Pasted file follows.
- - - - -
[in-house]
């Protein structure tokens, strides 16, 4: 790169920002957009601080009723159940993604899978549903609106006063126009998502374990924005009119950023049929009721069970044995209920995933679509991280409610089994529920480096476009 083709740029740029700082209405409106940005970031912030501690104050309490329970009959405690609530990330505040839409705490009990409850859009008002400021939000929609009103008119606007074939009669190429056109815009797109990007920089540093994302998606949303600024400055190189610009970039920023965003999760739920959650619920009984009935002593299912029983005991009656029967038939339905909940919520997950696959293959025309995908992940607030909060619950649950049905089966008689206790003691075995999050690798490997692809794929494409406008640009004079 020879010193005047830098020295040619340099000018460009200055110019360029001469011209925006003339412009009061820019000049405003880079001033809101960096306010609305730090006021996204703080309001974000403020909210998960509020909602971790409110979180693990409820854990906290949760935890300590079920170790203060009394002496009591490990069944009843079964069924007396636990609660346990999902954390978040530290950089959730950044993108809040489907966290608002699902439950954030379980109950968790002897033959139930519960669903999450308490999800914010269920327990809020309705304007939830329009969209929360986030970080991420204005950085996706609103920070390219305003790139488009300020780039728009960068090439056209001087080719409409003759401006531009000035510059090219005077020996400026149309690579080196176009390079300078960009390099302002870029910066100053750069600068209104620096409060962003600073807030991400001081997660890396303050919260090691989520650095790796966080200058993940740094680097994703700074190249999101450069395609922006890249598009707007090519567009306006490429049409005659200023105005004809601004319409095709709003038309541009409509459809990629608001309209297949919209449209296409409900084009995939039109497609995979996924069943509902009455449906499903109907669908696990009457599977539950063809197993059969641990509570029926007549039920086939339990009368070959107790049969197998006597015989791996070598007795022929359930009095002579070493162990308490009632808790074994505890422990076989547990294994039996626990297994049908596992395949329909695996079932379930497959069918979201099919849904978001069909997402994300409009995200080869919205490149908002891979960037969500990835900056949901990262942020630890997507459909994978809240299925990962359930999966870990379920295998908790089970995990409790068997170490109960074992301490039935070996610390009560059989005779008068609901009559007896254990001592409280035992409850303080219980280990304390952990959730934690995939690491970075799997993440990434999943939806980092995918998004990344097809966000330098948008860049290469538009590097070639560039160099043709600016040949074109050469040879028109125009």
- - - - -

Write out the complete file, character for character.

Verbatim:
[in-house]
């Protein structure tokens, strides 16, 4: 790169920002957009601080009723159940993604899978549903609106006063126009998502374990924005009119950023049929009721069970044995209920995933679509991280409610089994529920480096476009 083709740029740029700082209405409106940005970031912030501690104050309490329970009959405690609530990330505040839409705490009990409850859009008002400021939000929609009103008119606007074939009669190429056109815009797109990007920089540093994302998606949303600024400055190189610009970039920023965003999760739920959650619920009984009935002593299912029983005991009656029967038939339905909940919520997950696959293959025309995908992940607030909060619950649950049905089966008689206790003691075995999050690798490997692809794929494409406008640009004079 020879010193005047830098020295040619340099000018460009200055110019360029001469011209925006003339412009009061820019000049405003880079001033809101960096306010609305730090006021996204703080309001974000403020909210998960509020909602971790409110979180693990409820854990906290949760935890300590079920170790203060009394002496009591490990069944009843079964069924007396636990609660346990999902954390978040530290950089959730950044993108809040489907966290608002699902439950954030379980109950968790002897033959139930519960669903999450308490999800914010269920327990809020309705304007939830329009969209929360986030970080991420204005950085996706609103920070390219305003790139488009300020780039728009960068090439056209001087080719409409003759401006531009000035510059090219005077020996400026149309690579080196176009390079300078960009390099302002870029910066100053750069600068209104620096409060962003600073807030991400001081997660890396303050919260090691989520650095790796966080200058993940740094680097994703700074190249999101450069395609922006890249598009707007090519567009306006490429049409005659200023105005004809601004319409095709709003038309541009409509459809990629608001309209297949919209449209296409409900084009995939039109497609995979996924069943509902009455449906499903109907669908696990009457599977539950063809197993059969641990509570029926007549039920086939339990009368070959107790049969197998006597015989791996070598007795022929359930009095002579070493162990308490009632808790074994505890422990076989547990294994039996626990297994049908596992395949329909695996079932379930497959069918979201099919849904978001069909997402994300409009995200080869919205490149908002891979960037969500990835900056949901990262942020630890997507459909994978809240299925990962359930999966870990379920295998908790089970995990409790068997170490109960074992301490039935070996610390009560059989005779008068609901009559007896254990001592409280035992409850303080219980280990304390952990959730934690995939690491970075799997993440990434999943939806980092995918998004990344097809966000330098948008860049290469538009590097070639560039160099043709600016040949074109050469040879028109125009």